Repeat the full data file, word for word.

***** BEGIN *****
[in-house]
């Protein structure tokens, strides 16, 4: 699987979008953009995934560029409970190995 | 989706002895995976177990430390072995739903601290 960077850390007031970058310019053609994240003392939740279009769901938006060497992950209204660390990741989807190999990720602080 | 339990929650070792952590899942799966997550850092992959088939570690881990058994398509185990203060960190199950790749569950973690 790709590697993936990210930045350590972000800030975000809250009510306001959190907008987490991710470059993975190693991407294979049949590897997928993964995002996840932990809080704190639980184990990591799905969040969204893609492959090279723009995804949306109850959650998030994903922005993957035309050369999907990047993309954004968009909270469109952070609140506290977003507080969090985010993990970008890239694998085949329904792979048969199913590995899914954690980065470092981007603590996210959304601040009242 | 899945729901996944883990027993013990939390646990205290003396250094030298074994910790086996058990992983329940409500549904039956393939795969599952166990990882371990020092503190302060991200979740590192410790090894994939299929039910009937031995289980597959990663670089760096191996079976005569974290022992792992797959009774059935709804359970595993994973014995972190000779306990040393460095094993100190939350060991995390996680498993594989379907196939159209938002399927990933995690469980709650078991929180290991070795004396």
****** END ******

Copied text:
[in-house]
């Protein structure tokens, strides 16, 4: 699987979008953009995934560029409970190995 | 989706002895995976177990430390072995739903601290 960077850390007031970058310019053609994240003392939740279009769901938006060497992950209204660390990741989807190999990720602080 | 339990929650070792952590899942799966997550850092992959088939570690881990058994398509185990203060960190199950790749569950973690 790709590697993936990210930045350590972000800030975000809250009510306001959190907008987490991710470059993975190693991407294979049949590897997928993964995002996840932990809080704190639980184990990591799905969040969204893609492959090279723009995804949306109850959650998030994903922005993957035309050369999907990047993309954004968009909270469109952070609140506290977003507080969090985010993990970008890239694998085949329904792979048969199913590995899914954690980065470092981007603590996210959304601040009242 | 899945729901996944883990027993013990939390646990205290003396250094030298074994910790086996058990992983329940409500549904039956393939795969599952166990990882371990020092503190302060991200979740590192410790090894994939299929039910009937031995289980597959990663670089760096191996079976005569974290022992792992797959009774059935709804359970595993994973014995972190000779306990040393460095094993100190939350060991995390996680498993594989379907196939159209938002399927990933995690469980709650078991929180290991070795004396």